first_imgBronagh and Oisin Sheridan from Letterkenny with their gold medals from the community games swimming finals in Ballyshannon.Bronagh will represent Donegal in the U-13 4×25 freestyle relay and Oisin the u10 backstroke.Both swim with the Swilly Seals Letterkenny.  SWIMMING BROTHER AND SISTER STRIKE GOLD IN FINALS was last modified: March 30th, 2013 by BrendaShare this:Click to share on Facebook (Opens in new window)Click to share on Twitter (Opens in new window)Click to share on LinkedIn (Opens in new window)Click to share on Reddit (Opens in new window)Click to share on Pocket (Opens in new window)Click to share on Telegram (Opens in new window)Click to share on WhatsApp (Opens in new window)Click to share on Skype (Opens in new window)Click to print (Opens in new window) Tags:SWIMMING BROTHER AND SISTER STRIKE GOLD IN FINALSlast_img read more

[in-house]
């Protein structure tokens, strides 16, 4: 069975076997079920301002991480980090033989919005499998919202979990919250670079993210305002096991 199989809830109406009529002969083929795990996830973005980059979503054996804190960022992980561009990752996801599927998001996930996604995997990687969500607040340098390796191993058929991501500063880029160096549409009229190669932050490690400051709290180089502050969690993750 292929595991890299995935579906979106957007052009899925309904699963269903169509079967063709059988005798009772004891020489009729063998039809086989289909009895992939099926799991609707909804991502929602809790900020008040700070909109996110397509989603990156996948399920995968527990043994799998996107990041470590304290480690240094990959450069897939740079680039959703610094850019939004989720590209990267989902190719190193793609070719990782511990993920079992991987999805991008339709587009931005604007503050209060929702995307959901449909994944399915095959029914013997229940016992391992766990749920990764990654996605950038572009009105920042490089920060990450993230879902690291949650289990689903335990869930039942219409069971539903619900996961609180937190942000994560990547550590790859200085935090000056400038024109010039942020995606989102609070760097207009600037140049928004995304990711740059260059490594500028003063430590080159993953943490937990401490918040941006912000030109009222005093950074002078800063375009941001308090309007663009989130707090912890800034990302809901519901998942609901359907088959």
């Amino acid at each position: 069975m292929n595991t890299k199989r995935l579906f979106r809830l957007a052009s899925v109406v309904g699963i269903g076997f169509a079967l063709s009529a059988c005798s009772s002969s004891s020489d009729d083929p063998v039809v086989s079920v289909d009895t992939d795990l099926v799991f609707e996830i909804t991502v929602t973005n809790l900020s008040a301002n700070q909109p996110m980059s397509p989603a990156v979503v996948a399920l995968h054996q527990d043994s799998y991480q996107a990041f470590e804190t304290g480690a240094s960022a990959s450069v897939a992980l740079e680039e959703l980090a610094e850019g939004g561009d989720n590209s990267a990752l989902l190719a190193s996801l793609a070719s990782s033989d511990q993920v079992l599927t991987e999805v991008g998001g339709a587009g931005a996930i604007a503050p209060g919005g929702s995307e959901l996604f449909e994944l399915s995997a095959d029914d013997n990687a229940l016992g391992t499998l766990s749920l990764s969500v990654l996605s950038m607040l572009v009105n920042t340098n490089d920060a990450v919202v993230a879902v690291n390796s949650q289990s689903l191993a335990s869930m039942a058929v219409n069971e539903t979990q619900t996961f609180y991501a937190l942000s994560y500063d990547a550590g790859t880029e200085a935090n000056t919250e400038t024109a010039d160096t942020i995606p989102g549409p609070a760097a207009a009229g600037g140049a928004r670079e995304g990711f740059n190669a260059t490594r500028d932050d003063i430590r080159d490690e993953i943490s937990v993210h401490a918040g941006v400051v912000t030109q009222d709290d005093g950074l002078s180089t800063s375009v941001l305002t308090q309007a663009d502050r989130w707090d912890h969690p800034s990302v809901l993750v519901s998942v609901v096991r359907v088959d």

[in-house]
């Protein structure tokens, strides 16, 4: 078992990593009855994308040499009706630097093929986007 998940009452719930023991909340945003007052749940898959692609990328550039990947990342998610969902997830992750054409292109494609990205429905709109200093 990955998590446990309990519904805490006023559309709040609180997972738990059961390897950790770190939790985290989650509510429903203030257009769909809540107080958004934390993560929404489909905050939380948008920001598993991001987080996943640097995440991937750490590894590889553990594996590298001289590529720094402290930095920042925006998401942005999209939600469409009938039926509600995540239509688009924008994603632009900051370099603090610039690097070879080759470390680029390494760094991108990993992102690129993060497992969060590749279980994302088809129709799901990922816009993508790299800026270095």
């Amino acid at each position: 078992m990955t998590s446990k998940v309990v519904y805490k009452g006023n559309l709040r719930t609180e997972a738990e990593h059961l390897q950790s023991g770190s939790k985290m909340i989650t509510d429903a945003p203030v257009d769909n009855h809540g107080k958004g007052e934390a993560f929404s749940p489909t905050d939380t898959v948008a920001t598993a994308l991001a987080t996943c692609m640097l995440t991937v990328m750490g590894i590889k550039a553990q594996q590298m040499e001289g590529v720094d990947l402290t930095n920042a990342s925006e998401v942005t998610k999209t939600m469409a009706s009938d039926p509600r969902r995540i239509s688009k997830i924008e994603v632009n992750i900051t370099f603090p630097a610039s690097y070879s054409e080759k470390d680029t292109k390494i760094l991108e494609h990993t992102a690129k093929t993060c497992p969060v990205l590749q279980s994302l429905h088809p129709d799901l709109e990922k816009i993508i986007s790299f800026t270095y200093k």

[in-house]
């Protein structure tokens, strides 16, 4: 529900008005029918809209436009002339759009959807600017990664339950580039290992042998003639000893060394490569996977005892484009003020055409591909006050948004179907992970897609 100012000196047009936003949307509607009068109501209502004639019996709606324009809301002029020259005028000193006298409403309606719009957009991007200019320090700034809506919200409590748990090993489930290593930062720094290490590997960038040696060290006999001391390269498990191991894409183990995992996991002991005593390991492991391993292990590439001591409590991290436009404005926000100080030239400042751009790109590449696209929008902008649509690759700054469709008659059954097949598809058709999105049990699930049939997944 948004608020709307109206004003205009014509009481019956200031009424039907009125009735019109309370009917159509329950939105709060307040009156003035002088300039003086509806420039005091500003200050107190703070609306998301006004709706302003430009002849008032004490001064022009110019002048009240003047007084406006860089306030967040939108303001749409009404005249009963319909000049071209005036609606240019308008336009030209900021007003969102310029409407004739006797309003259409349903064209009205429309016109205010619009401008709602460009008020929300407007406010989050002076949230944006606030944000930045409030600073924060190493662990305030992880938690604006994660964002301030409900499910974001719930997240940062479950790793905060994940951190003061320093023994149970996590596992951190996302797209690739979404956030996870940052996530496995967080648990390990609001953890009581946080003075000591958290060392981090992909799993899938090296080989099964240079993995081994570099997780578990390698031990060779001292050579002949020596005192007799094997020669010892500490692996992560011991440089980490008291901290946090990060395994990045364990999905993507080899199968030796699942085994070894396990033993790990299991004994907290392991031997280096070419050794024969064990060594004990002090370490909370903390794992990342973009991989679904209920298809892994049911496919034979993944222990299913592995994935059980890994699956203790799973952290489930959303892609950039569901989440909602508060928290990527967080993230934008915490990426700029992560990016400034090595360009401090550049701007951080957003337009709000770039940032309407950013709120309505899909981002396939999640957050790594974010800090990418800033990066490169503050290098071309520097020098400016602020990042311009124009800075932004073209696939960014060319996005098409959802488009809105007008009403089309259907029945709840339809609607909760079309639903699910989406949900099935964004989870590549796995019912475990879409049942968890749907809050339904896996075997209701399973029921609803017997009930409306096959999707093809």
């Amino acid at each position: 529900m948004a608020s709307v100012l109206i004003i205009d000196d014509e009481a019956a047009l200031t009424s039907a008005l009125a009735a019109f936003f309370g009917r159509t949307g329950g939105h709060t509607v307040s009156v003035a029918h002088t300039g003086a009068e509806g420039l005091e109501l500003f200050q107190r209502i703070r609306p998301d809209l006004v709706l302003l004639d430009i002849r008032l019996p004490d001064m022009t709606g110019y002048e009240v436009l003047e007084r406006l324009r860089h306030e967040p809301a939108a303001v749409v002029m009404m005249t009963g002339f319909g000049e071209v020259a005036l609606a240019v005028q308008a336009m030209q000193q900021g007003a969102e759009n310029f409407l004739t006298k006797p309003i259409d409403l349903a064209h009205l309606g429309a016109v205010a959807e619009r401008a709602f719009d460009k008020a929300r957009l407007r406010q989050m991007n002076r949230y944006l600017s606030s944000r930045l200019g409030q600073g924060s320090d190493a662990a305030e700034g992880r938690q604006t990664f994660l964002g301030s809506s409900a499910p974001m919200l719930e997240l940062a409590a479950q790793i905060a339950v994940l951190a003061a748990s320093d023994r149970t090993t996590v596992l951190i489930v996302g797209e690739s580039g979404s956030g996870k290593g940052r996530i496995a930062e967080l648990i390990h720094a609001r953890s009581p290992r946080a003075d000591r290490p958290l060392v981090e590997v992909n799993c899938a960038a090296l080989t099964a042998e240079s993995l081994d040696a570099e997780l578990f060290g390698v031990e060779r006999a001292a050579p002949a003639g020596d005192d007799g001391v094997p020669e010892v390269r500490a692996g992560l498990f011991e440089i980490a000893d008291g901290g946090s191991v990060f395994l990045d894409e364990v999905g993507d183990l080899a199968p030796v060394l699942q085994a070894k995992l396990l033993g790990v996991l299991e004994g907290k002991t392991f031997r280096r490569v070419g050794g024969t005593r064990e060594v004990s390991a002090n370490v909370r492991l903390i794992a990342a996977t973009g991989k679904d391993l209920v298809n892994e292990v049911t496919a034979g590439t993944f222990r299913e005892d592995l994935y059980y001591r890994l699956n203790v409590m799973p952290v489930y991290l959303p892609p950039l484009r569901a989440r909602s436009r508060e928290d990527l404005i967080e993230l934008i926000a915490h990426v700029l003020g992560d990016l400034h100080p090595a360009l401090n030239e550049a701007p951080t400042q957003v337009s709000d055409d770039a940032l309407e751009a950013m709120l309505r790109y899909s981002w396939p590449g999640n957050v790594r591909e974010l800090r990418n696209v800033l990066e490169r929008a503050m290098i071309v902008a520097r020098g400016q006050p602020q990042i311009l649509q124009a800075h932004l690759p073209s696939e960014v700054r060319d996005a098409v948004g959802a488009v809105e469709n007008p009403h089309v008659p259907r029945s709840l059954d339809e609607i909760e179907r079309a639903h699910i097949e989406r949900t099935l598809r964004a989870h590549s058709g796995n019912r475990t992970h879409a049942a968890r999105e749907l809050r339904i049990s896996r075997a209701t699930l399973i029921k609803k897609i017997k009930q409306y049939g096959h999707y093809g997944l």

first_imgA NEW set of storms will hit Donegal next week bringing more misery for families across the county.Met Eireann, BBC in the North and online sites say we’re not out of the woods yet.And there are more wind storms on the way – with one potentially coming from the North West, and bringing snow, possible by next weekend. Today will see any overnight sleet changing to rain, then it will become quite mild again with strong southerly winds 70-110 km/hr.“This is not as likely to become a severe event, although windy enough,” said Peter O’Donnell from Irish Weather Online.He says Monday and Tuesday will remain unsettled with falling temperatures, near 8 C by mid-day Monday and 6 C on Tuesday (New Year’s Eve). By midnight NYE the conditions may be quite bracing and wintry or mixed showers are possible.New Year’s Day will be chilly and showery with potential for some wintry showers mixed in, temperatures in the 1-5 C range. Said O’Donnell: “The outlook remains uncertain as model guidance gets rather scattered, one theme is a continual parade of windy fronts and near normal temperatures, another is for gradual cooling as northern blocking develops.“Probably the outcome will be some mixture of these with increasing chances of snow into mid-January. I don’t think we are necessarily out of the woods in terms of further windstorms either, but the next one (which could develop some time around 2-4 Jan) is likely to come at Ireland from the west-north-west and involve a windshift from WSW to NNW winds.“That could open up different areas of the north to strong winds, and result in wintry showers during the windstorm.” BATTEN DOWN THE HATCHES AGAIN AS NEW WEEK OF STORMS ON THE WAY was last modified: December 29th, 2013 by John2Share this:Click to share on Facebook (Opens in new window)Click to share on Twitter (Opens in new window)Click to share on LinkedIn (Opens in new window)Click to share on Reddit (Opens in new window)Click to share on Pocket (Opens in new window)Click to share on Telegram (Opens in new window)Click to share on WhatsApp (Opens in new window)Click to share on Skype (Opens in new window)Click to print (Opens in new window) Tags:BATTEN DOWN THE HATCHES AGAIN AS NEW WEEK OF STORMS ON THE WAYdonegalstormstormsweatherlast_img read more